Girdling, bulldozing trees to be penalized in new Baguio tree protection measure
BAGUIO CITY—Taking its cue from the girdling of trees along Manila North Road (MNR) in Pangasinan province, Baguio City officials are strengthening the summer capital’s tree protection law to penalize this practice as the city council deliberates on an environment code.
Councilor Fred Bagbagen, chair of the council committee on environment, said Ordinance No. 5, series of 1990, punishes people who cut or damage trees in the city.
But the proposed environment code, which would be presented to the public for review at a summit, refines the ordinance further through a policy declaration defining what Baguio considers acts that should not be committed on trees, Bagbagen said on Monday.
The proposed code punishes acts that “deliberately cause the death of pine trees,” such as girdling, or the stripping of bark from the trunk of a tree to cut off nutrients flowing to the branches.
Early this year, an environmental movement was formed due to the outrage over the girdling of trees meant to be cut to give way to the widening of MNR in Pangasinan.
Last week, government agencies agreed to spare 437 trees that were meant to be cut along the 42-kilometer stretch of MNR, which passes through the towns of Rosales, Villasis, Binalonan, Pozorrubio and Sison and Urdaneta City.
The Ilocos office of the Department of Environment and Natural Resources (DENR) has been studying the condition of these trees, which were girdled as early as February.
The proposed Baguio code punishes people who bore holes into trees, who drive nails into a tree, and who bury a tree in concrete, but Bagbagen said the councilors may include other acts that were not considered when the 1990 tree protection law was passed.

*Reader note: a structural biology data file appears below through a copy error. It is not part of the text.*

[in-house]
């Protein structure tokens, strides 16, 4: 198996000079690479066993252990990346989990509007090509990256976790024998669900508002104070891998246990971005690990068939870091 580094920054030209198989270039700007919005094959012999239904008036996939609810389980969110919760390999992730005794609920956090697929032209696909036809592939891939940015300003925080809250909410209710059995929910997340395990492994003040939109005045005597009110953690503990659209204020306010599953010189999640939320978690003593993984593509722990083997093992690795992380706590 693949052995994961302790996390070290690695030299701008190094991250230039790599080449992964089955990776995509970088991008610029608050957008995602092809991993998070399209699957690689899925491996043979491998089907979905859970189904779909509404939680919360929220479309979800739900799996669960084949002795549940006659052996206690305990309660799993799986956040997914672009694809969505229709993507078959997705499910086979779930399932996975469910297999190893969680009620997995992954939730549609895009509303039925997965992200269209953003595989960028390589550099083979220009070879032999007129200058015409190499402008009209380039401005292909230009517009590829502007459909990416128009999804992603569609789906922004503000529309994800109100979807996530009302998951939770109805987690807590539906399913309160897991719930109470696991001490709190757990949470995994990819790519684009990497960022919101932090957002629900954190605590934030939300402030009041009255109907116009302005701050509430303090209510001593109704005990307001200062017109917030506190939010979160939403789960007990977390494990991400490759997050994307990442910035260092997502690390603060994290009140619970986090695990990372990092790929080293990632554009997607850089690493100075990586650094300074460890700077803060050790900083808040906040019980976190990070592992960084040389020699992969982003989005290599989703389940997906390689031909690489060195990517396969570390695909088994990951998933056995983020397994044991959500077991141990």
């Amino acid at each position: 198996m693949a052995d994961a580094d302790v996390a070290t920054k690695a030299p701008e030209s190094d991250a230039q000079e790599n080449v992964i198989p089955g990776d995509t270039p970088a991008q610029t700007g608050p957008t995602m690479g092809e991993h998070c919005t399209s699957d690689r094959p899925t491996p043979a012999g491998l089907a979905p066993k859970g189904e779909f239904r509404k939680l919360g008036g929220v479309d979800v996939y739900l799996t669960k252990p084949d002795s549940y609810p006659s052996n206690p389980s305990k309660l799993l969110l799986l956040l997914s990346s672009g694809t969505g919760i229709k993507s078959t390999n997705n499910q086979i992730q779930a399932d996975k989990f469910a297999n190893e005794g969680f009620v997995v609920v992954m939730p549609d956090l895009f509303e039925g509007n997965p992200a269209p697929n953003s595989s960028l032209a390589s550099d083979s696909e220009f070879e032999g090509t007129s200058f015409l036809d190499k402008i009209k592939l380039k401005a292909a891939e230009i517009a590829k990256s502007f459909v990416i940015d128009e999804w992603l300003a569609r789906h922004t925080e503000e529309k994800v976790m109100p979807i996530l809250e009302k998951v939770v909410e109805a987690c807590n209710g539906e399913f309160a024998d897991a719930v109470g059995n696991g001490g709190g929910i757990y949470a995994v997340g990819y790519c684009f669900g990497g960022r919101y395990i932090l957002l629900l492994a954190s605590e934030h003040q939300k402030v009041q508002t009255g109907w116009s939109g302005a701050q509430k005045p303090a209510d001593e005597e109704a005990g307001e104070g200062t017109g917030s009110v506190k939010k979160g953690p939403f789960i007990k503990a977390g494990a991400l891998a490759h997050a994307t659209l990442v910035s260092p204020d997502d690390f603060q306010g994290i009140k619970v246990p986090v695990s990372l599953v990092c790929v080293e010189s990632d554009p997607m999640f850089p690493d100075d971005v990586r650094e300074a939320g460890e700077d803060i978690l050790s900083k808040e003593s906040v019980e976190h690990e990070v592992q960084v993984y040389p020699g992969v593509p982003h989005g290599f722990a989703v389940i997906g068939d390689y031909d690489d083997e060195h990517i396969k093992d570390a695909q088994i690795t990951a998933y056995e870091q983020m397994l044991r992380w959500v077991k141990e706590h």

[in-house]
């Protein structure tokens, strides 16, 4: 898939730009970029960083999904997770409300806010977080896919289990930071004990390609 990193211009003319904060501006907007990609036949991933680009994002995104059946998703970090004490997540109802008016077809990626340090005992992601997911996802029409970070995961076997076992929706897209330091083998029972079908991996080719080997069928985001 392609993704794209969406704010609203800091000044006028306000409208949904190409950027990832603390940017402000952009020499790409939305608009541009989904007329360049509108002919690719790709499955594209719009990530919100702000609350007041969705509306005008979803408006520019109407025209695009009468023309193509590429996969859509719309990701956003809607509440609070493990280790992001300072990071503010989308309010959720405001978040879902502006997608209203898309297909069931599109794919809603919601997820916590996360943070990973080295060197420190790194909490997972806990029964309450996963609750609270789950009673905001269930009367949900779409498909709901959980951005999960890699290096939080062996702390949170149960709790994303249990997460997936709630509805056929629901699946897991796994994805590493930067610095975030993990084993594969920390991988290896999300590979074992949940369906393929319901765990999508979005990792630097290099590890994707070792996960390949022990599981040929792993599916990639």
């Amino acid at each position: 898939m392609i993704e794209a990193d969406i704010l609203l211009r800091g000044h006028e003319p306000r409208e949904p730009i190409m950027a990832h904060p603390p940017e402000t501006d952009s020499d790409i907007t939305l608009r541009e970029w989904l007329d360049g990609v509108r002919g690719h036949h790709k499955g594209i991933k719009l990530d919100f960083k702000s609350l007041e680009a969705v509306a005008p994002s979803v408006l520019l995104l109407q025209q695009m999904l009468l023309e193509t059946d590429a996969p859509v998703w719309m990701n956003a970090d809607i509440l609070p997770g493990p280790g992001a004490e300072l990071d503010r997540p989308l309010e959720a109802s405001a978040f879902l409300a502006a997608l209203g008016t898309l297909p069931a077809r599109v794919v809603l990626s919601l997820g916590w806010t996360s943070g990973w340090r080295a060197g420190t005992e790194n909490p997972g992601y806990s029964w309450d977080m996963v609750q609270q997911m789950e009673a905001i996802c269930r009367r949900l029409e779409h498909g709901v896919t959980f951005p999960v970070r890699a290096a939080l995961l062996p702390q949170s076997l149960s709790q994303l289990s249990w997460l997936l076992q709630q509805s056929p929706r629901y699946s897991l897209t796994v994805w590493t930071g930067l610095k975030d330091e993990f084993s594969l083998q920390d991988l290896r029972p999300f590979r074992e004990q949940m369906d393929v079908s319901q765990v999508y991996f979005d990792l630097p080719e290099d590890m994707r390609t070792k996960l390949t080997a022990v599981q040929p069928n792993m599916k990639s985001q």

For example, he said, the code may prosecute individuals, even government officials, who bulldoze trees.
In May 2012, DENR officials stopped the Department of Public Works and Highways (DPWH) from building portions of the Baguio circumferential road that passes through the Camp John Hay forests after government foresters discovered that the contractor had bulldozed 32 trees.
But in a July 2013 memorandum issued by Executive Secretary Paquito Ochoa Jr., Malacañang granted tree-cutting permits to the circumferential road, as well as other projects.
The order allowed the DPWH to remove up to 125 trees, all within the Camp John Hay forest reservation.
Article 38 of the proposed environmental code states: “No pine tree in the city of Baguio shall be cut except in the following cases and only after a permit had been issued there for: when the tree is disease-infested; when the tree is damaged by typhoon or lightning; when the tree would cause hazard to life and property; [or] when the tree is dead.”
Cordelia Lacsamana, city environment officer, said the proposed code also says “the destruction, pruning, or any injury caused to pine trees of whatever size shall be considered an act of cutting or felling [the damaged tree].”
There have been proposals to increase the penalties for harming trees in Baguio, she said, but local laws may not exceed penal provisions imposed by national laws “so many of the fines we could impose cannot exceed P5,000.”
The proposed code imposes a P5,000 fine or imprisonment of at least a year, or both, for every pine tree illegally cut here.
“If the offender is a corporation or a juridical entity, the officer of such entity who ordered or allowed the commission of the offense shall be punished with the same penalty. If the offender is in the city government service, he shall, in addition to the [fines and imprisonment], be dismissed from office after due process,” it says. Vincent Cabreza, Inquirer Northern Luzon
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